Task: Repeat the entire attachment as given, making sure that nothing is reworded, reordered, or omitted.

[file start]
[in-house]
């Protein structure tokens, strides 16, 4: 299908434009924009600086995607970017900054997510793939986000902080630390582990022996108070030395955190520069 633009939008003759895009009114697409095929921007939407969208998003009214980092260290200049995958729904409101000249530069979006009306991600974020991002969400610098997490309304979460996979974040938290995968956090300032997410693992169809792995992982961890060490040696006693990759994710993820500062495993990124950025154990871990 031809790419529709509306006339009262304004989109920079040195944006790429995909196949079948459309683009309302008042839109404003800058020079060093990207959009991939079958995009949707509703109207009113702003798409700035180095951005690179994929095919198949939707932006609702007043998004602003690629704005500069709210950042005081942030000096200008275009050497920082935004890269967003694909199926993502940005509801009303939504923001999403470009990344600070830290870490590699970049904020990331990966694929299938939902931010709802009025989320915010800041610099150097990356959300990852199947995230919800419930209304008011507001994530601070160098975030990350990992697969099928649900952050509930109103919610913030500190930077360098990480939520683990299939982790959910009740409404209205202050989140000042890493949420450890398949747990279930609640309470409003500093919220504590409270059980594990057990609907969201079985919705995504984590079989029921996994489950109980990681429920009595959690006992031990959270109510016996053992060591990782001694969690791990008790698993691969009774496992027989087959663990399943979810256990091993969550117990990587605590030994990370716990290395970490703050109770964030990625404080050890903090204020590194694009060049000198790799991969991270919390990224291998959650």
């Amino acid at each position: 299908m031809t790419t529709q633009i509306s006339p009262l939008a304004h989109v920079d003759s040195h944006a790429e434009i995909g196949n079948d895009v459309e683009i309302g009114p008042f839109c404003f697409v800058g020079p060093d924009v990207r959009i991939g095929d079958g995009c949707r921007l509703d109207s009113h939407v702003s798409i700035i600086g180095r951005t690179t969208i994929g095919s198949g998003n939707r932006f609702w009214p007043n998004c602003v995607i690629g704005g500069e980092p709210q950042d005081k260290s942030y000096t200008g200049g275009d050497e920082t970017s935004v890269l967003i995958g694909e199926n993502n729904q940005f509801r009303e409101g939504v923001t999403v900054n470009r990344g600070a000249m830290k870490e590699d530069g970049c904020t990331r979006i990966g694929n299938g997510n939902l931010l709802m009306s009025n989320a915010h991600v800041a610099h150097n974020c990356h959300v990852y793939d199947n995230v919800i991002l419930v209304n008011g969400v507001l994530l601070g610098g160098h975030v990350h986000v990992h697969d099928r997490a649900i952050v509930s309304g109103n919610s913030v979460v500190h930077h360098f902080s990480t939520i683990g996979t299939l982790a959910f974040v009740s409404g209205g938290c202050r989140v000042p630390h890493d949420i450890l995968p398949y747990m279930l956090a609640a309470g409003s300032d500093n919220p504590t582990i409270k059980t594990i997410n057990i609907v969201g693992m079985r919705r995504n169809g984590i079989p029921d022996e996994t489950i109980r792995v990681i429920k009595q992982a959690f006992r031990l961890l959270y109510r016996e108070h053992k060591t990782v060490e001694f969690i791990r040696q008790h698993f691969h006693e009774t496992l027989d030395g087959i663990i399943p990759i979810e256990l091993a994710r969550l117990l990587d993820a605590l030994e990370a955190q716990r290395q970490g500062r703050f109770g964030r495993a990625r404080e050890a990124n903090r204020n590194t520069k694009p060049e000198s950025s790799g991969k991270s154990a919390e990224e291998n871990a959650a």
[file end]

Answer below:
[in-house]
């Protein structure tokens, strides 16, 4: 299908434009924009600086995607970017900054997510793939986000902080630390582990022996108070030395955190520069 633009939008003759895009009114697409095929921007939407969208998003009214980092260290200049995958729904409101000249530069979006009306991600974020991002969400610098997490309304979460996979974040938290995968956090300032997410693992169809792995992982961890060490040696006693990759994710993820500062495993990124950025154990871990 031809790419529709509306006339009262304004989109920079040195944006790429995909196949079948459309683009309302008042839109404003800058020079060093990207959009991939079958995009949707509703109207009113702003798409700035180095951005690179994929095919198949939707932006609702007043998004602003690629704005500069709210950042005081942030000096200008275009050497920082935004890269967003694909199926993502940005509801009303939504923001999403470009990344600070830290870490590699970049904020990331990966694929299938939902931010709802009025989320915010800041610099150097990356959300990852199947995230919800419930209304008011507001994530601070160098975030990350990992697969099928649900952050509930109103919610913030500190930077360098990480939520683990299939982790959910009740409404209205202050989140000042890493949420450890398949747990279930609640309470409003500093919220504590409270059980594990057990609907969201079985919705995504984590079989029921996994489950109980990681429920009595959690006992031990959270109510016996053992060591990782001694969690791990008790698993691969009774496992027989087959663990399943979810256990091993969550117990990587605590030994990370716990290395970490703050109770964030990625404080050890903090204020590194694009060049000198790799991969991270919390990224291998959650």
């Amino acid at each position: 299908m031809t790419t529709q633009i509306s006339p009262l939008a304004h989109v920079d003759s040195h944006a790429e434009i995909g196949n079948d895009v459309e683009i309302g009114p008042f839109c404003f697409v800058g020079p060093d924009v990207r959009i991939g095929d079958g995009c949707r921007l509703d109207s009113h939407v702003s798409i700035i600086g180095r951005t690179t969208i994929g095919s198949g998003n939707r932006f609702w009214p007043n998004c602003v995607i690629g704005g500069e980092p709210q950042d005081k260290s942030y000096t200008g200049g275009d050497e920082t970017s935004v890269l967003i995958g694909e199926n993502n729904q940005f509801r009303e409101g939504v923001t999403v900054n470009r990344g600070a000249m830290k870490e590699d530069g970049c904020t990331r979006i990966g694929n299938g997510n939902l931010l709802m009306s009025n989320a915010h991600v800041a610099h150097n974020c990356h959300v990852y793939d199947n995230v919800i991002l419930v209304n008011g969400v507001l994530l601070g610098g160098h975030v990350h986000v990992h697969d099928r997490a649900i952050v509930s309304g109103n919610s913030v979460v500190h930077h360098f902080s990480t939520i683990g996979t299939l982790a959910f974040v009740s409404g209205g938290c202050r989140v000042p630390h890493d949420i450890l995968p398949y747990m279930l956090a609640a309470g409003s300032d500093n919220p504590t582990i409270k059980t594990i997410n057990i609907v969201g693992m079985r919705r995504n169809g984590i079989p029921d022996e996994t489950i109980r792995v990681i429920k009595q992982a959690f006992r031990l961890l959270y109510r016996e108070h053992k060591t990782v060490e001694f969690i791990r040696q008790h698993f691969h006693e009774t496992l027989d030395g087959i663990i399943p990759i979810e256990l091993a994710r969550l117990l990587d993820a605590l030994e990370a955190q716990r290395q970490g500062r703050f109770g964030r495993a990625r404080e050890a990124n903090r204020n590194t520069k694009p060049e000198s950025s790799g991969k991270s154990a919390e990224e291998n871990a959650a």